Thursday, February 12, 2015

Should jurors have a say in sentencing defendants?

I think the answer should definitely be yes. Check out what this federal judge did. I love it:
A federal judge in Cleveland sentenced a Dalton man convicted of child pornography charges Tuesday to five years in prison, a move that frustrated prosecutors who pushed for four times that length based, at least in part, on a recommendation from the U.S. probation office.

A jury convicted Ryan Collins in October of one count possessing, distributing and receiving child pornography and one count possession of child pornography. Police found more than 1,500 files on his computer, and he was charged with distributing because he used peer-to-peer file sharing programs.

Under federal law, a judge can sentence a defendant to up to 20 years in prison if he or she is found guilty of child porn distribution. On Tuesday, during Collins' sentencing, Assistant U.S. Attorney Michael Sullivan asked U.S. District Judge James Gwin to give the maximum sentence for the charge.

Meanwhile, the U.S. Department of Probation and Pretrial Services said a guideline sentence for Collins, who is 32 and has no criminal history, would be between about 21 and 27 years in federal prison. While higher than the maximum sentence, the office's calculation accounted for several factors in Collins' case -- including the age of the victims and not taking responsibility for his actions.

But Gwin handed down a five-year sentence to Collins, the minimum allowable sentence for a distribution charge.

The judge said that after Collins' trial, he polled jurors on what they thought was an appropriate sentence. The average recommendation was 14 months, Gwin said.

In addition to citing the juror's various jobs and where they lived, Gwin said the poll "does reflect how off the mark the federal sentencing guidelines are." He later added that the case was not worse than most of the child pornography cases that he sees and that five years "is a significant sentence, especially for somebody who has not offended in the past."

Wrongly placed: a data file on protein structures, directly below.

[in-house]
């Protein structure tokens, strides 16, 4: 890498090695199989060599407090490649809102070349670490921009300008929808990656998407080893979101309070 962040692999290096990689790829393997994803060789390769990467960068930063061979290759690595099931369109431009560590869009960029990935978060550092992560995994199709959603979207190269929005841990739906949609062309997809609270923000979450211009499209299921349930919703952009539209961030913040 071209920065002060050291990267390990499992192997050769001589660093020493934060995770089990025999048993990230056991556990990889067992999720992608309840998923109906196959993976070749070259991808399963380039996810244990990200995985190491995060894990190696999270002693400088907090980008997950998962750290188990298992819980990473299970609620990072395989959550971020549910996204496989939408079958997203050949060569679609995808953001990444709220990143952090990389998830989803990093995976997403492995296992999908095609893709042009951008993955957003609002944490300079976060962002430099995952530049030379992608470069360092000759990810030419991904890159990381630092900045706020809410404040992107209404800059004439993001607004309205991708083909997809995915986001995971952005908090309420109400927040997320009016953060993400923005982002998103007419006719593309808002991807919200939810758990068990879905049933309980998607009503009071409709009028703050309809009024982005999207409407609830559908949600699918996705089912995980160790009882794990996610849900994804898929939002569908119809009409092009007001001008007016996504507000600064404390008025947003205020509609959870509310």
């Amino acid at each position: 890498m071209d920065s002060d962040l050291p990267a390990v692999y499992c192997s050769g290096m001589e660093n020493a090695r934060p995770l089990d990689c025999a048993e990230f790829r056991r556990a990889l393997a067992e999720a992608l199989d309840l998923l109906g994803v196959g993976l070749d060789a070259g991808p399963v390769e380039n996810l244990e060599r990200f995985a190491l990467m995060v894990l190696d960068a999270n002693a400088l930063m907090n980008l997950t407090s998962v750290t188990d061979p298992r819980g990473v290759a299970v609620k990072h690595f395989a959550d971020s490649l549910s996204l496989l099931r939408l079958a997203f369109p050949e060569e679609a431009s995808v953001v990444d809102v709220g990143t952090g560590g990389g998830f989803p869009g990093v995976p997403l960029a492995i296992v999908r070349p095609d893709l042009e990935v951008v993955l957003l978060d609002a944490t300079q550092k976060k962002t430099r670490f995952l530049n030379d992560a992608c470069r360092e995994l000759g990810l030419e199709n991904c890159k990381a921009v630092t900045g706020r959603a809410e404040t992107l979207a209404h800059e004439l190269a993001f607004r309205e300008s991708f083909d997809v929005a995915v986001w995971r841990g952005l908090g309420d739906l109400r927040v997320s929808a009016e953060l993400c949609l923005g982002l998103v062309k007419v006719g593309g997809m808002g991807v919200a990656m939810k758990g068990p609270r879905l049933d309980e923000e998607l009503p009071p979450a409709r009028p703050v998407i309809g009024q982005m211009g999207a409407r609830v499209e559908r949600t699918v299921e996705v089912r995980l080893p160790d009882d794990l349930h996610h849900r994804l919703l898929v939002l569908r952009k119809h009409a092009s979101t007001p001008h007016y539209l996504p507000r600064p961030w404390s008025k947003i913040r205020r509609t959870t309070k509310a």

Sullivan objected to the sentence, saying it is based on an "impermissible" survey. He also argued before the sentence was issued that 20 years was justified because prosecutors did not show the jury each one of the images found on Collins' computer.

Why not find out what jurors think of what a reasonable sentence is?


Anonymous said...

except in Texas

Bob Becerra said...

Juries in the State of Florida make sentence recommendations in Capital cases. There is probably no good reason not to have them do so in non-capital ones, except that it may be time consuming.

Anonymous said...

Here's a problem...juries tend to convict black defendants more than white defendants. Would jury recommendations for sentencing also reflect that?

Anonymous said...

Do you have a cite for the proposition that juries convict African-Americans more often than whites?

Barnett Woolums said...

Some strange things happen in jury rooms. Do we really want this as a standard practice? It would be interesting to see the sentencing differences overall and based on demographics.

Anonymous said...

Sullivan "also argued before the sentence was issued that 20 years was justified because prosecutors did not show the jury each one of the images found on Collins' computer."

I'm sure the prosecutors didn't spend hours picking out the most egregious images in order to inflame the jury. What a douche.

Anonymous said...

I sat on a jury, the answer is ABSOLUTELY NOT!